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Ukraine: U.S. Anti-Trust Officials Study Grain Company Merger

Prague, 18 November 1998 (RFE/RL) -- When U.S. Vice President Al Gore named the state-controlled grain monopoly "Bread of Ukraine" last year as a firm that must be broken up to revive Ukraine's ailing agriculture sector, the head of the company had a sharp response.

Bread of Ukraine chairman Grigoriy Omelyanenko told RFE/RL that the U.S.-based grain trading giant Cargill is the world's biggest agricultural monopoly. He said Washington should first break up monopolies in its own back yard before criticizing Ukraine.

A proposed merger of Cargill and another major international grain trader, the Chicago-based Continental Grain Co., is now testing the allegations raised by Omelyanenko. The deal, announced earlier this month, already is attracting the attention of U.S. anti-trust authorities whose authorization is needed for the merger.

Cargill's grain-export operation is the largest in the United States and Continental's is the second largest. Together, the two would control about 20 percent of all U.S. crop exports. Under the proposal, Cargill would acquire Continental's grain storage, transportation, export and trading operations in North America, Europe, Latin America and Asia.

But U.S. Senator Kent Conrad, a Democrat from North Dakota, sent a letter to Attorney General Janet Reno last week saying that the merger raises serious anti-trust concerns. And U.S. Senator Charles Grassley, a Republican from Iowa, has asked federal officials to keep him informed about their anti-trust analysis.

Grassley, who is chairman of the Senate Finance Committee's international trade subcommittee, says many American farmers fear that a further concentration of U.S. agribusiness will reduce competition between firms that buy, store and trade commodities. He says that could mean farmers will be offered less money for their harvests.

But Cargill spokeswoman Linda Thrane says the merger will help U.S. farmers. She says the acquisition will allow Cargill to provide better services to farmers at a lower cost.

On a global scale, five private companies now dominate international grain trading. Cargill is the largest. The others are Continental Grain, Illinois-based Archer Daniels Midland, Paris-headquartered Louis Dreyfus and South America's Bunge Corporation.

The Financial Times of London describes Cargill as a "shadowy, often secretive" grain trading firm. Based in the state of Minnesota, it has more than 80,000 employees worldwide. Sales last year totaled $51.4 billion.

But despite its size and international dominance, Cargill keeps a relatively low profile. It is still controlled by the Cargill and MacMillan families, who have been running the firm since the last century.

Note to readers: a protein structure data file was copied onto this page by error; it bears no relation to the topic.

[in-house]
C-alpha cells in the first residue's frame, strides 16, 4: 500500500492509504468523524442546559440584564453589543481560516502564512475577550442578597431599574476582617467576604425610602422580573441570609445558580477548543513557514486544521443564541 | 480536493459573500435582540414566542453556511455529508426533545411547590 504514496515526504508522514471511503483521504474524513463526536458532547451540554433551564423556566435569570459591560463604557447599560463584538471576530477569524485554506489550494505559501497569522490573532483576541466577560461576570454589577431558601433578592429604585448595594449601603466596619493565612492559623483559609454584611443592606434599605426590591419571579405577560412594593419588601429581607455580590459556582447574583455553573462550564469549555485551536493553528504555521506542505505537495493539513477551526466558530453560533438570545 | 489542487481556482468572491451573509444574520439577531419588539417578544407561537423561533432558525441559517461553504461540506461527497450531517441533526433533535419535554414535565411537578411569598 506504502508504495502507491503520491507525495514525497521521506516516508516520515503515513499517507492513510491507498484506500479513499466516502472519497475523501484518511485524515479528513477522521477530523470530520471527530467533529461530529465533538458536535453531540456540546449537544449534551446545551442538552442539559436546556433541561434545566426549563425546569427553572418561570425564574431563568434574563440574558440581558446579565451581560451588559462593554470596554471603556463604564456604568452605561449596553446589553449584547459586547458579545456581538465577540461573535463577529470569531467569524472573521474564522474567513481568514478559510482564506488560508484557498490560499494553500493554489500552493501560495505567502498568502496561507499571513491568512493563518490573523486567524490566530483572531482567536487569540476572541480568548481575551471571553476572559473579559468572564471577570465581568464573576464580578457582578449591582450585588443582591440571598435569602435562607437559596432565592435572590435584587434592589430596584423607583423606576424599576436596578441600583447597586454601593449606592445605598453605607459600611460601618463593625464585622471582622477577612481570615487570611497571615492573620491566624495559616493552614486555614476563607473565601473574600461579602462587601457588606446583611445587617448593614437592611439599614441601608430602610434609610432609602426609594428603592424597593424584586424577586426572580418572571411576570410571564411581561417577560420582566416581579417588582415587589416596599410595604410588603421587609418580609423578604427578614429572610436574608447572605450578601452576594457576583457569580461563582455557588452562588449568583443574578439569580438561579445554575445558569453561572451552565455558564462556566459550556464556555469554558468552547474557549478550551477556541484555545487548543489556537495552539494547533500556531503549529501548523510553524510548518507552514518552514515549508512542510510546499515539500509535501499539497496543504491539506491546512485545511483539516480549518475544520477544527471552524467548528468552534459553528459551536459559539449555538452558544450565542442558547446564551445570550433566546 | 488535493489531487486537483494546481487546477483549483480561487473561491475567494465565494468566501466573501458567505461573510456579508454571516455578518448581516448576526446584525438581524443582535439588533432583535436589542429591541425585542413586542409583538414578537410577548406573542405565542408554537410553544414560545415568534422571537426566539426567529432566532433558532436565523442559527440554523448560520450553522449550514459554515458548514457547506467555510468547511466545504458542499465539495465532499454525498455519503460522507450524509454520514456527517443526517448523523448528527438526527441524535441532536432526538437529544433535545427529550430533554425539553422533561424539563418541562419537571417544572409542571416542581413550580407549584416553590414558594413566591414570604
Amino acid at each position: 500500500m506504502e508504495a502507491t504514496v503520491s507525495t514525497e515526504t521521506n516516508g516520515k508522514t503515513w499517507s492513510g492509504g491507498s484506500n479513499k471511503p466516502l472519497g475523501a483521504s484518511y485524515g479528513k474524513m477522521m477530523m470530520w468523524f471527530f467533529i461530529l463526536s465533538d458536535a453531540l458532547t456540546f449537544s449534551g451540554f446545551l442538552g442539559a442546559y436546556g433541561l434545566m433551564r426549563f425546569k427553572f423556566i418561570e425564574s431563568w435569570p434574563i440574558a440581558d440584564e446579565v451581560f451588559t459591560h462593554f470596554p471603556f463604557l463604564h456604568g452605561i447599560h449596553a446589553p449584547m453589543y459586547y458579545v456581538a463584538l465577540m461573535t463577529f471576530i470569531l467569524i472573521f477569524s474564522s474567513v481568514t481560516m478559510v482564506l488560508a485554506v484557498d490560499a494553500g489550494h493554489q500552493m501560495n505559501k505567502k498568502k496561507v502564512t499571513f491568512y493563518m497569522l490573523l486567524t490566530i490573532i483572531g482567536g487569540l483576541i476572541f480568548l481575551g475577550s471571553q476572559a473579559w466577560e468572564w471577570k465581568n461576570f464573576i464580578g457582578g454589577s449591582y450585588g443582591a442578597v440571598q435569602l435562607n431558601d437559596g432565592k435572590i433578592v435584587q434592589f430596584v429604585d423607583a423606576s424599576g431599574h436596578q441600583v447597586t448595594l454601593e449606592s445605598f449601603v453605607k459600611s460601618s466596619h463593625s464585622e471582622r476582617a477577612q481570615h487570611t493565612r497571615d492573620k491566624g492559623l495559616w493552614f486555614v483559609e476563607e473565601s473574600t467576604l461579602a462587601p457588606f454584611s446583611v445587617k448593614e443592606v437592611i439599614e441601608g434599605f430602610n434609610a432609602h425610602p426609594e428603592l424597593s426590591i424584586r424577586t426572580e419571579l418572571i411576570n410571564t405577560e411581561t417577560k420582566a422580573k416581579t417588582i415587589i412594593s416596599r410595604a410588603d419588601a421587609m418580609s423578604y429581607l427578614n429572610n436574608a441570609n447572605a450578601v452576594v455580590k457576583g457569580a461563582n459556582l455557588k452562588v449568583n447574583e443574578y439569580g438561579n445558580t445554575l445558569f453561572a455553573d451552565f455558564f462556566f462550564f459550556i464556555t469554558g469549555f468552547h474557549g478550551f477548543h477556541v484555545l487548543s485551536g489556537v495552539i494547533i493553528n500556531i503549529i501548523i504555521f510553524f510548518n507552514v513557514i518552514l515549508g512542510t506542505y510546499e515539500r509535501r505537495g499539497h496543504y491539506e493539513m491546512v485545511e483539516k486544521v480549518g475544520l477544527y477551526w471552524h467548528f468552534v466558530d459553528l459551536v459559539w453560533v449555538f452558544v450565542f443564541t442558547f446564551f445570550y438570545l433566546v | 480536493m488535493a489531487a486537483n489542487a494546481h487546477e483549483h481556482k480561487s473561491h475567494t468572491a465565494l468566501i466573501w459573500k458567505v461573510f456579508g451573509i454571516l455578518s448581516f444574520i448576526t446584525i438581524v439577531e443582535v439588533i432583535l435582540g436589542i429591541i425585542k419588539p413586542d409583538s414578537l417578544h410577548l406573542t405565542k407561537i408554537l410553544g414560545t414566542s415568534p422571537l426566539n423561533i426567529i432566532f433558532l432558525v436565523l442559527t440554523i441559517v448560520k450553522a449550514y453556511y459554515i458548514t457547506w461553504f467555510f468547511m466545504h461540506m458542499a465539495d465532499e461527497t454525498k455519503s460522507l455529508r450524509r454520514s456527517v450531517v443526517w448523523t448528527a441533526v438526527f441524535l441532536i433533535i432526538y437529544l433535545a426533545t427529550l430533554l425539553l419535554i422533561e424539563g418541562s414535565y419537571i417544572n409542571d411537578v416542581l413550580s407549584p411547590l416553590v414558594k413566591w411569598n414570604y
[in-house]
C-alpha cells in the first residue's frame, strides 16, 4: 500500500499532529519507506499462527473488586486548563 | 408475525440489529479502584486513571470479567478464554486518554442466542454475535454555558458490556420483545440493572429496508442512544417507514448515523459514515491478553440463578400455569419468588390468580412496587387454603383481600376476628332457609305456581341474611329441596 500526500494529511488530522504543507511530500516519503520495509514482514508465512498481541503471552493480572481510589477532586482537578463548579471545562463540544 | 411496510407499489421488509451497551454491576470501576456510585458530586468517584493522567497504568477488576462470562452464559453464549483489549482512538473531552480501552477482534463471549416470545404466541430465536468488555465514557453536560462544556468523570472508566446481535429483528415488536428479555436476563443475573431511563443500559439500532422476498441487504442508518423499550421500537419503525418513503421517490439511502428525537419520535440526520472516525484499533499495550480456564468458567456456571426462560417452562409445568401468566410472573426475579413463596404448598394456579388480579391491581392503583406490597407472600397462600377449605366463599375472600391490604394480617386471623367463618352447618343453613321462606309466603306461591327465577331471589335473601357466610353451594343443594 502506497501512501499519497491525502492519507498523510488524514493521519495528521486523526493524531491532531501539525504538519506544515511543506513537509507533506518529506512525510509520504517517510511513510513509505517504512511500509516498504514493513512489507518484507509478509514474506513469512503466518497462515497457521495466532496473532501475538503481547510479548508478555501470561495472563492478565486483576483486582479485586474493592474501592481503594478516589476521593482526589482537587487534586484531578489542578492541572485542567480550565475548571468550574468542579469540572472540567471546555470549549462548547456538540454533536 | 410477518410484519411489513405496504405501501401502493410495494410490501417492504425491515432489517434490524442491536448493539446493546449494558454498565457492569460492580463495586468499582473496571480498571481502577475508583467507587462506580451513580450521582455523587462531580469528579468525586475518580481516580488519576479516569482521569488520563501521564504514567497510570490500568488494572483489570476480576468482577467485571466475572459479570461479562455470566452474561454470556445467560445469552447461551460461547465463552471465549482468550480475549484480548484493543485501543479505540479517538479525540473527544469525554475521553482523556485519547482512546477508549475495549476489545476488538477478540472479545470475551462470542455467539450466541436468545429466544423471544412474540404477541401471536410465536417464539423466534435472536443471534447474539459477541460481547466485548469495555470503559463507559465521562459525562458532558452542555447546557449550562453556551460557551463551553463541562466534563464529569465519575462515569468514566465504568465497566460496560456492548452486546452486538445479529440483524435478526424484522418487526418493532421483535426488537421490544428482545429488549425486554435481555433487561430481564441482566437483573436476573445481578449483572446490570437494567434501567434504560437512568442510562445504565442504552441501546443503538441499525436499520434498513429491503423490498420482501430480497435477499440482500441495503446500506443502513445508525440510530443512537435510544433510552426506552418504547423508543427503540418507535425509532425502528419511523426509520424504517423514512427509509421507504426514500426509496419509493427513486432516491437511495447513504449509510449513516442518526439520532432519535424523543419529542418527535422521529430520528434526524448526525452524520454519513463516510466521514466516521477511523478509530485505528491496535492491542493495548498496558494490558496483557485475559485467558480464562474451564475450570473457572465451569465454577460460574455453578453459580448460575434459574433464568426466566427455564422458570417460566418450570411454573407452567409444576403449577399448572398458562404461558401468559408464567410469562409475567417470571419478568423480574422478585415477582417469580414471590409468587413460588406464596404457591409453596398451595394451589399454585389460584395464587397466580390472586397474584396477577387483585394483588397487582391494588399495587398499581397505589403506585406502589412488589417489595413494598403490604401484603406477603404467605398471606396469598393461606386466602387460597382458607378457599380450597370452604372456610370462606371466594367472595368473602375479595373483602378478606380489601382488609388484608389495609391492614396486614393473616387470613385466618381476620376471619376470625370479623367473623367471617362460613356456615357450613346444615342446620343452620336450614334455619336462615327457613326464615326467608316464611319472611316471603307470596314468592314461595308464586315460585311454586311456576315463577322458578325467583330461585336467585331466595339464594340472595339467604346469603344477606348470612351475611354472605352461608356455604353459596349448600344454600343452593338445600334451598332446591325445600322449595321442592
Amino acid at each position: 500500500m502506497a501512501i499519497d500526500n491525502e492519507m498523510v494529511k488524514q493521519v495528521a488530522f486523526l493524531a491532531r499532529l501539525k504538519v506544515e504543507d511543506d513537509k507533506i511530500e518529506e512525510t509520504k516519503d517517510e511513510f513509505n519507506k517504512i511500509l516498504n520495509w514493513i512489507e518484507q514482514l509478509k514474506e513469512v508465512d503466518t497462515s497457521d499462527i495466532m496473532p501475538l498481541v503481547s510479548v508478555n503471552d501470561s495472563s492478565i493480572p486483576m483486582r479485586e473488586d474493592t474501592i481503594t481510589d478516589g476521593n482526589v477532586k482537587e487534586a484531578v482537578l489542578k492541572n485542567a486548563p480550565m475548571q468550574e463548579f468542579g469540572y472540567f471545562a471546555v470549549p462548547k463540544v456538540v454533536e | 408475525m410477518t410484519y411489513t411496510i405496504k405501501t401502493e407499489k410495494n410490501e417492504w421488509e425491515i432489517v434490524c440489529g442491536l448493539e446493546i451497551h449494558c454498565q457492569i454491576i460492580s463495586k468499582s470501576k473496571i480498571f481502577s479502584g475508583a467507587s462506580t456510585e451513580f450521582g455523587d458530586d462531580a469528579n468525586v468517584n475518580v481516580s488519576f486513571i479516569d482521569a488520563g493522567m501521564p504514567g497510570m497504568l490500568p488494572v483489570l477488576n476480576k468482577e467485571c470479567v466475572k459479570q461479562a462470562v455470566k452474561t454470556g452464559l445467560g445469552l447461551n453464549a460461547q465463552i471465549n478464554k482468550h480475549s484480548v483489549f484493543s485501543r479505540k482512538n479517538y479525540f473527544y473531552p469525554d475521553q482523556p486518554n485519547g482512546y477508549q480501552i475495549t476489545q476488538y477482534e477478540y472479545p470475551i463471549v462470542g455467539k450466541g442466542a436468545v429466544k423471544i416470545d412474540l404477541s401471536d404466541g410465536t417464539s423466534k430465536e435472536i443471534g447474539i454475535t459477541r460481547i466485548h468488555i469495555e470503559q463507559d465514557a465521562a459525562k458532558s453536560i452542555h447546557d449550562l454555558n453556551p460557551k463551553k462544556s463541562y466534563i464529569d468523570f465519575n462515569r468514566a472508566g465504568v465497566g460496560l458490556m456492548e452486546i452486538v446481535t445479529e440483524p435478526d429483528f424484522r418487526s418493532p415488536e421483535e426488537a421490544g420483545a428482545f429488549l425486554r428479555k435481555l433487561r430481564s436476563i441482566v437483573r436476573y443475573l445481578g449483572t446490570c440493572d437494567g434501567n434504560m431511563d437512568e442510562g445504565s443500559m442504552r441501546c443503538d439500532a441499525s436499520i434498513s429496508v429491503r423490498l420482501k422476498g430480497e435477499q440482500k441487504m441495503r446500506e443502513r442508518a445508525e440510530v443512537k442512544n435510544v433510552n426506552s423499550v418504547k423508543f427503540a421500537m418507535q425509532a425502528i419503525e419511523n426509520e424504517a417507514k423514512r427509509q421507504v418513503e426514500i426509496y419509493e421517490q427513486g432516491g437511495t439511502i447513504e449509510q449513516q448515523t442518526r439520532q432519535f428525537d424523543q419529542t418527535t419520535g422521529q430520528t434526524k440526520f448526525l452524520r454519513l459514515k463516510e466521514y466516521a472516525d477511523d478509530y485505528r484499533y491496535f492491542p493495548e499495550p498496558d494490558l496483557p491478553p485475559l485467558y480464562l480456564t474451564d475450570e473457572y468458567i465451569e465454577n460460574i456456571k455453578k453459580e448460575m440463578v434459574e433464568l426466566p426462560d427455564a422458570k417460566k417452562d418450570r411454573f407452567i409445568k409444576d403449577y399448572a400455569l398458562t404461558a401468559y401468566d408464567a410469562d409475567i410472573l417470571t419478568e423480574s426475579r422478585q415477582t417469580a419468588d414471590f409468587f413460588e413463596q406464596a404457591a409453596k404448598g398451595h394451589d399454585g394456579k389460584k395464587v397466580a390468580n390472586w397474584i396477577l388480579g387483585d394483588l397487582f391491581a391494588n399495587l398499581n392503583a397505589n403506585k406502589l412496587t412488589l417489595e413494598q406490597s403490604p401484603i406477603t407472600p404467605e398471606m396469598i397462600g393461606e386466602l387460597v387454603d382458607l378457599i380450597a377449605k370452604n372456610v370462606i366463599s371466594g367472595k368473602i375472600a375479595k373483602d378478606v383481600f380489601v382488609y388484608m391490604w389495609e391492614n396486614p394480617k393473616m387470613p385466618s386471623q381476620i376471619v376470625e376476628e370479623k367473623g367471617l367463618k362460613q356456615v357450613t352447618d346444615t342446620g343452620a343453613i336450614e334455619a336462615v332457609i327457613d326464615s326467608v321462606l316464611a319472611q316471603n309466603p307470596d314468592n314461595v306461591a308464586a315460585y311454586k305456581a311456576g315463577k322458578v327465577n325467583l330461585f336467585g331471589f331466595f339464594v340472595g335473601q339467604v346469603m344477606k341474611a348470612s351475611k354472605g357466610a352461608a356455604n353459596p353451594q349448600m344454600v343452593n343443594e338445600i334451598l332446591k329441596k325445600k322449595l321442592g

Cargill typically reports only sketchy financial data and it rarely provides details about its international activities. Even after widespread reports that Cargill lost $200 million in the Russian financial crisis earlier this year, the firm merely issued a statement saying that "as a global company, Cargill is not immune from the financial turmoil which has engulfed much of the world."

Cargill has issued only vague statements about its merger plans with Continental. Financial details have not been released, but analysts suggest the deal could be worth about $300 million. (Begin optional trim.)

The Financial Times says Cargill's low profile is the result of the way the grain trading industry was formed and still operates.

Cargill was founded in the late 1800s by the son of a Scottish immigrant to the United States who started out with a small town grain buying business. The company rapidly expanded by controlling grain elevators along America's railway system.

Data about farm conditions, supplies and market positions have been seen since Cargill's earliest days as the key to trading profits. That has led Cargill and other trade companies to closely guard information.

Anti-trust lawsuits are nothing new to Cargill. In 1937, the firm battled the Chicago Board of Trade after the commodities exchange alleged that Cargill was attempting to control the market for contracts on future corn harvests.

Continental is smaller than Cargill. Annual turnover is only about $16 billion a year. Continental also has been a family business for more than a century.

It is owned and run by the Fribourg family, who shifted their operations from Paris to New York about 50 years ago. The Fribourgs played a key role in opening up international grain trading with Moscow during the Soviet era. Since then, trade in former Soviet republics has become enormously important for all of the so-called "Big Five" grain traders.

Cargill officials say that business in the former Soviet Union has become more difficult and complex since the collapse of central planning. They say that instead of dealing with one central figure, they now are involved with a complex web of customers.

Washington continues to urge former Soviet republics like Ukraine to break up national grain monopolies that control the entire production chain -- from the farm fields, grain elevators and silos to the bakeries and bread distribution networks.

Ironically, Washington's argument that monopolies hamper eastern agriculture by depressing farm profits is the same complaint now being raised by U.S. Senators about the Cargill-Continental merger.

It's likely that state managers like Bread of Ukraine's Omelyanenko will be closely monitoring the findings of U.S. anti-trust authorities in the Cargill case. Approval of the merger is likely to raise a chorus of complaints about double standards in Washington.